What we practice and preach

By: Mahar Mangahas - @inquirerdotnet - Columnist/Philippine Daily Inquirer | January 14,2023 - 08:00 AM

The start of a new year seems a good time to clarify the vision and mission of Social Weather Stations. My perspective is simply that of the oldest of the SWS veterans, where my title has been Chair Emeritus since September 2021, when Linda Luz B. Guerrero ([email protected]) became SWS president/CEO for 2021-2024.

“Economics is what economists do” is one definition of economics that I have liked, ever since my undergrad years. Similarly, one could say that SWS is what it does, namely, doing regular surveys about the well-being/ill-being of the Filipino people, in all aspects—economic, social, political, and whatever else—that it feels worthwhile.

The new SWS poverty report. Poverty is a continuing topic of the SWS surveys. This week’s report on Self-Rated Poverty—“Fourth Quarter 2022 Social Weather Survey: 51% of Filipino families feel Poor; 31% feel Borderline, 19% feel Not Poor” (www.sws.org.ph, 1/12/2023)—was the 138th of a series that began in 1983, and has been quarterly since 1992.

The national numbers showed stability from the third quarter, when the Poor, Borderline, and Not Poor were 49, 29, and 21 respectively, all of which are less than the 3-point national error margin.

The stability of national figures was due to significant, offsetting, changes in major areas. Poverty was up by 13 points in the Balance of Luzon (from 36 to 49 percent), but down by 12 in NCR (from 44 to 32), down by 10 in the Visayas (from 68 to 58), and down by 5 in Mindanao (from 64 to 59, or within the error margin).

SWS offers such data for the enlightenment of development workers everywhere. The government has no counterpart figures to verify or dispute the data, as far as I know. The reasons for the statistically significant changes in each area are up to regional specialists to figure out—if they are truly interested, or else are forced to come up with explanations/excuses. I wouldn’t be surprised to see storylines dominated by onions, sugar, pork, and eggs.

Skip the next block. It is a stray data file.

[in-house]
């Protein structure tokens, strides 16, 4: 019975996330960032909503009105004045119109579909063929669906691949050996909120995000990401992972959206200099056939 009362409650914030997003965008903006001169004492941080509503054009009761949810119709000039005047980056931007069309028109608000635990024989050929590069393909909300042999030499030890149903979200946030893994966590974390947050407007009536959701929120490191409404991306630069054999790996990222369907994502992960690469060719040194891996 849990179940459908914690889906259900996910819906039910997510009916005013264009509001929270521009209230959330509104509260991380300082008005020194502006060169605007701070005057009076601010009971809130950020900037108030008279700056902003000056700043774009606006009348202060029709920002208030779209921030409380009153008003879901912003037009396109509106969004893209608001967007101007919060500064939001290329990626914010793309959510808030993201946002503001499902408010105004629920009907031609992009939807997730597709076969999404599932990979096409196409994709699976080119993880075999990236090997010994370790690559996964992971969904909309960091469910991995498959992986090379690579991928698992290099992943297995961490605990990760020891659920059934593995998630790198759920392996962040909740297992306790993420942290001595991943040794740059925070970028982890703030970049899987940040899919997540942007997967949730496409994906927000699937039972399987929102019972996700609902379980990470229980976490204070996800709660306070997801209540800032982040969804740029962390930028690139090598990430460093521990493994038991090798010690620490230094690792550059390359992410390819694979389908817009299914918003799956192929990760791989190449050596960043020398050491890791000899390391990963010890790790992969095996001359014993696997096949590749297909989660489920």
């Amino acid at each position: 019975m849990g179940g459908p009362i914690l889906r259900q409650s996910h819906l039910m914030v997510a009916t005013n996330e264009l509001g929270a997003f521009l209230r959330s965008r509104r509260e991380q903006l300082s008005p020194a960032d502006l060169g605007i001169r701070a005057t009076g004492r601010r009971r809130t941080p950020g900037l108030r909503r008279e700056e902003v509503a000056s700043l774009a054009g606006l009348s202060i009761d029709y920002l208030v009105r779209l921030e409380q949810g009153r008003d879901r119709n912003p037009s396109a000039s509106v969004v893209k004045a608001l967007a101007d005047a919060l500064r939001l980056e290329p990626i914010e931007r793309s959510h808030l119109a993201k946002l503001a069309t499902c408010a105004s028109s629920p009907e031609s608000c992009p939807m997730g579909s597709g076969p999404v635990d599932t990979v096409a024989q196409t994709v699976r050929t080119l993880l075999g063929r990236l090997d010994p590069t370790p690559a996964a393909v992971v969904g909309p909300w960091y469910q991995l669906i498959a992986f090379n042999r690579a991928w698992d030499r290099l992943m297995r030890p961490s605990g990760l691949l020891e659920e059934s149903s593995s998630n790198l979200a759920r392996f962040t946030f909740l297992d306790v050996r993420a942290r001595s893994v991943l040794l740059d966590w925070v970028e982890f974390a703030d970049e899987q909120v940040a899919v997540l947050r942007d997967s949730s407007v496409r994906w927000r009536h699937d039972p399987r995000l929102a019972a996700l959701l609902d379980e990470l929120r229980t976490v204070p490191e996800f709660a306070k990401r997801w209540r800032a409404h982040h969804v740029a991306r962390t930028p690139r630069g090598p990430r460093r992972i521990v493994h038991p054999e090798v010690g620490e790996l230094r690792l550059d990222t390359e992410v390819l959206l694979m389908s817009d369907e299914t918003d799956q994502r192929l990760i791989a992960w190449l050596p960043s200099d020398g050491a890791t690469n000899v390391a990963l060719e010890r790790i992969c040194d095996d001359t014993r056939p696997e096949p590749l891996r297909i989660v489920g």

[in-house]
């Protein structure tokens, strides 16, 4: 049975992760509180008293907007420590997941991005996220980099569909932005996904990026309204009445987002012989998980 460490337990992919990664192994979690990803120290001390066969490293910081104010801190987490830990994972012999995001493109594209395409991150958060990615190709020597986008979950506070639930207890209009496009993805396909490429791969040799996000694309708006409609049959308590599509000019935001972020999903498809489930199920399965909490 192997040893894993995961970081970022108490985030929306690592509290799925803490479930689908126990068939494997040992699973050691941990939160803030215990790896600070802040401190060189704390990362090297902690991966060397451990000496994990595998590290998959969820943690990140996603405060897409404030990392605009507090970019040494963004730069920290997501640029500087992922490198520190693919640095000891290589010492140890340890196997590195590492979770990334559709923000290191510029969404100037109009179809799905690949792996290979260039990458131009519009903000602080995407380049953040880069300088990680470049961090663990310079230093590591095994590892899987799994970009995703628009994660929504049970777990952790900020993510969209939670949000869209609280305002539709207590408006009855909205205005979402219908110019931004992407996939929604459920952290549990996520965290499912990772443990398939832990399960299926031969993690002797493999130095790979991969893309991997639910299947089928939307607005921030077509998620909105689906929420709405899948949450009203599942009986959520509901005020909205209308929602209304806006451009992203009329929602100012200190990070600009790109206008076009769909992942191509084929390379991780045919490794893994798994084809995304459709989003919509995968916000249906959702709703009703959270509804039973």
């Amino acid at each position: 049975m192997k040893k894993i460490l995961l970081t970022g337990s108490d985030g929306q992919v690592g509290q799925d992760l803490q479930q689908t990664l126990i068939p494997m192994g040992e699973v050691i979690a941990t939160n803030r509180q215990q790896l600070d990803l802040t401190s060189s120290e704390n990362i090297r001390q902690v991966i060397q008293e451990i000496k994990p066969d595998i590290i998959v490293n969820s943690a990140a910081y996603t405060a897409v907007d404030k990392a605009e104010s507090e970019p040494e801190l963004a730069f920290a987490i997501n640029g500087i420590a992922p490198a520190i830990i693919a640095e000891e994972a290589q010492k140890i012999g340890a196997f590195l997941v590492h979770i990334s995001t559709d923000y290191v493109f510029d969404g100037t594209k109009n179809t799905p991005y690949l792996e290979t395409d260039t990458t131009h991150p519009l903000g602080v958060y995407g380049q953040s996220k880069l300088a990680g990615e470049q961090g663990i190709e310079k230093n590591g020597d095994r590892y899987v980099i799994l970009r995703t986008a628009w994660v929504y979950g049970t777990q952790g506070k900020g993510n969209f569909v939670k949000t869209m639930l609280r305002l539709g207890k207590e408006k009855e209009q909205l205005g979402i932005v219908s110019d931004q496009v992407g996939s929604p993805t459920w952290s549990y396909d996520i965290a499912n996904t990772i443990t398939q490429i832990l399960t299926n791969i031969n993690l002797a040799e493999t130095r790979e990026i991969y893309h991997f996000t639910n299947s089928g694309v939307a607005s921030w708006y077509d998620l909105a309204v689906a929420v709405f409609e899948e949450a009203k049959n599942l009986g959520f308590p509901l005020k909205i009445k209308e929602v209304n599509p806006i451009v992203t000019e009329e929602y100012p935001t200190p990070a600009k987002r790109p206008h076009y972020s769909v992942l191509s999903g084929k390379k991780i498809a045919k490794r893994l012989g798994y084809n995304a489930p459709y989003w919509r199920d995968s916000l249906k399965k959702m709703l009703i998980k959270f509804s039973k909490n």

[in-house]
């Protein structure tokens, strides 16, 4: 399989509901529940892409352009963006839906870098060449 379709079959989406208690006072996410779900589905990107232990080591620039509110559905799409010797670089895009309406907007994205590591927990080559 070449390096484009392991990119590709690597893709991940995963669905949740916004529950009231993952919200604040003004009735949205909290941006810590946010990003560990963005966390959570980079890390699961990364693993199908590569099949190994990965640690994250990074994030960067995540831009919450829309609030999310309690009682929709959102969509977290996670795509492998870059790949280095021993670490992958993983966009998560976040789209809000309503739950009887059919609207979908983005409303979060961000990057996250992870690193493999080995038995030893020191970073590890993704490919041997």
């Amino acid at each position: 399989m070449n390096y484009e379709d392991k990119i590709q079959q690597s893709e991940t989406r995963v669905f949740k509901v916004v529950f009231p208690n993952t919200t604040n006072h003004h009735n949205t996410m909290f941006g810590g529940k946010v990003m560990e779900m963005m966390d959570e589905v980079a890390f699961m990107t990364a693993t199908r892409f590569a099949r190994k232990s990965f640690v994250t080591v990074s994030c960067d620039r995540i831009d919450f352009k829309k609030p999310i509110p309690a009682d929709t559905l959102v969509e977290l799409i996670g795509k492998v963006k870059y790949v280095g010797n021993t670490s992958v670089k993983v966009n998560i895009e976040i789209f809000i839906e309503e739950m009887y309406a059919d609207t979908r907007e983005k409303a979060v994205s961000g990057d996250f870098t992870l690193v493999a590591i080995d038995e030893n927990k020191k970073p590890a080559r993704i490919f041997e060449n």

In coming weeks, there will be updates, as usual, of SWS data on hunger, joblessness, trends, and expectations of personal quality of life, victimization by crime, feelings of insecurity of homes and the neighborhood, public access to anti-COVID vaccination, and other matters. The survey agenda will evolve.

I have courtesy access to the survey questionnaires, and to tabulations of the findings, but I don’t scoop the SWS media releases in my column. To be placed on the SWS e-alert list, write [email protected]

Social media have reduced the relevance of political popularity as an indicator of social well-being. In my opinion, the stated views of survey respondents are most dependable when they refer to the respondents’ own personal circumstances or family circumstances.

When a survey question involves the name of a political personality or entity, I am personally wary of survey respondents’ ability to make an unbiased, well-informed reaction to it. The people’s use of newspapers, especially the broadsheets, has fallen drastically; instead, they are relying on social media. Television seems to be holding its own, fortunately.

For assessing a program or policy of the government, a survey should probe carefully into the respondents’ personal connections and close-up experiences. I worry that the people’s opinions “from afar” can be easily polluted by trolls.

The SWS business model. SWS, a nonprofit institute, is able to continue its public service reporting on topics of its own choice, thanks to revenue from various projects—dedicated surveys, special modules, and individual questions within the Social Weather Survey omnibus—commissioned by various sponsors, public and private, domestic and international. For all projects, including commissioned ones, the raw data go into the SWS archives and are open for public research after an embargo period of three years at most.

For access to archived data, including comparative data from SWS’ networks, write SWS vice president/COO Gerardo A. Sandoval ([email protected]). SWS did 32 International Social Survey Program surveys in 1991-2022, six Asian Barometer Surveys in 2002-2021, four World Values Surveys in 1996-2019, and four surveys for the Comparative Study of Electoral Systems in 2004-2022.


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TAGS: Cebu Daily News, cebu news, data for the enlightenment, development workers, economics, New Year, Social Weather Station, survey, surveys, SWS

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